This matchup should give a much clearer picture of where these two programs are headed this year.
Both Tennessee State and the Rattlers had the kind of game last week that drives head coaches nuts, namely where one aspect of the game (in this case, defense) works, but the other (offense) flails.
Last week, FAMU stopped Mississippi Valley State, 27-10, in the MEAC-SWAC Challenge (although it seems the only challenge in this series is for the SWAC to field a good team).
The Rattlers benefited from an atrocious Delta Devils squad that gave up three interceptions and fumbled at the drop of a hat.
Quarterback Damien Fleming completed just eight of 18 passes for 110 yards and was intercepted once. He also fumbled after a sack on the first series of the game. He did rush for the game's first score, though.
FAMU's leading rusher was Al-Terek McBurse, who ran six times for 55 yards and a touchdown.
Chase Varnadore connected on field goals of 23 and 27 yards, but missed from 40 yards.
Defense is where Florida A&M shined.
Freshman Patrick Aiken picked off MVSU quarterback Patrick Ivy at his own 44 and returned the ball to the Delta Devil 16. Fellow freshman Darren Parker also picked off Ivy at the MVSU 24.
After Fleming tossed an interception of his own at the FAMU 21, senior John Ojo got the ball back for the Rattlers when he stepped in front of backup quarterback Jeremy Collins' pass at the Mississippi Valley State 40.
On the downside, however, the FAMU defense was whistled four times in the second half for 15-yard penalties. An unnecessary roughness penalty and roughing-the-passer penalty came back to back and kept alive a Delta Devil drive in the third quarter that led to a field goal.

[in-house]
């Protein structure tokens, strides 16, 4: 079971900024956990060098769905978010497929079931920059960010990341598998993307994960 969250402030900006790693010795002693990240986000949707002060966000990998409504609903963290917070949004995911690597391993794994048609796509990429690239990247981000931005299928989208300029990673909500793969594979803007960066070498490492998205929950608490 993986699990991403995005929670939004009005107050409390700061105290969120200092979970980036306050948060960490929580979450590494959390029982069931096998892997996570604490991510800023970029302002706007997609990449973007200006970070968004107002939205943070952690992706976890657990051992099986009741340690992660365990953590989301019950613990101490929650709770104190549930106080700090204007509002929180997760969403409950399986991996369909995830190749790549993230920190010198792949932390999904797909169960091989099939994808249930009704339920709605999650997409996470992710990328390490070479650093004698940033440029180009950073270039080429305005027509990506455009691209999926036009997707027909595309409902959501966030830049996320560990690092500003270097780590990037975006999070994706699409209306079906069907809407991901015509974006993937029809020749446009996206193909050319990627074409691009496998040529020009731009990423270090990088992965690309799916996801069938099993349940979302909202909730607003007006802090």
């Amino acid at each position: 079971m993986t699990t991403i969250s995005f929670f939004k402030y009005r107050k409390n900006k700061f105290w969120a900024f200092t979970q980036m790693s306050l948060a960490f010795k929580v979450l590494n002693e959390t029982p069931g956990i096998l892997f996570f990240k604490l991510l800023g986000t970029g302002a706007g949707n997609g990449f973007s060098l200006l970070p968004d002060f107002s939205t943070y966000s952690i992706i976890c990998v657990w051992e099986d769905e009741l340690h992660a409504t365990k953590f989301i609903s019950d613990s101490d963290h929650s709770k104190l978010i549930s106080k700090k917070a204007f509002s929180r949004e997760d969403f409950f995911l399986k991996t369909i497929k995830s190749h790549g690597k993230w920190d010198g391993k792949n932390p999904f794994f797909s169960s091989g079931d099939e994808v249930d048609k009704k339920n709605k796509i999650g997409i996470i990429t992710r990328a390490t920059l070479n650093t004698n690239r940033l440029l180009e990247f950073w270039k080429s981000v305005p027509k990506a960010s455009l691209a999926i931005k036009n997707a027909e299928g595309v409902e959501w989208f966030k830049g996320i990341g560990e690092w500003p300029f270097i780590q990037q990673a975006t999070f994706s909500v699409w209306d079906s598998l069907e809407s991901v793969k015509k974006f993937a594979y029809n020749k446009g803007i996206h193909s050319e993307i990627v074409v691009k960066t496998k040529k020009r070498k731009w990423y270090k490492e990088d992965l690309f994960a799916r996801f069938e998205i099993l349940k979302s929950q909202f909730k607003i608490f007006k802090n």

FAMU was also flagged for a personal foul and an illegal block.
That these penalties happened in the second half of a game where FAMU had a comfortable lead is troubling as it can fire up an opponent. This is especially true in the MEAC where teams like Bethune-Cookman and South Carolina State already have enough incentive to want to put FAMU in its place.
Three good drives for TSU ended in the Tigers settling for field goals. Jamin Godfrey connected on tries of 21, 26 and 44 yards.
Still, quarterback Ronald Butler, a sophomore, was the game's top passer, hitting 13 of 21 throws for 132 yards.
The running game still needs work, though. Telvin Hooks (47 yards) and Tim Broughton (45) yards accounted for 92 of the team's 110 rushing yards and that's just not going to get it done in any conference.
On defense, the Tigers were almost stellar, holding a powerful Wildcats squad to just 12 points.
David Van Dyke had an interception for Tennessee State.
Bethune-Cookman did not score a touchdown until five minutes left in the game.
Unfortunately for TSU, it's offense could not pass the one true test of offensive ability in football and that is to successfully answer a late-game score by the opponent, especially when the defense has kept the team in striking distance.
To win, Tennessee State will need to get going on offense, while Florida A&M will have to put together a game plan that doesn't depend on the other team handing the ball over upon request.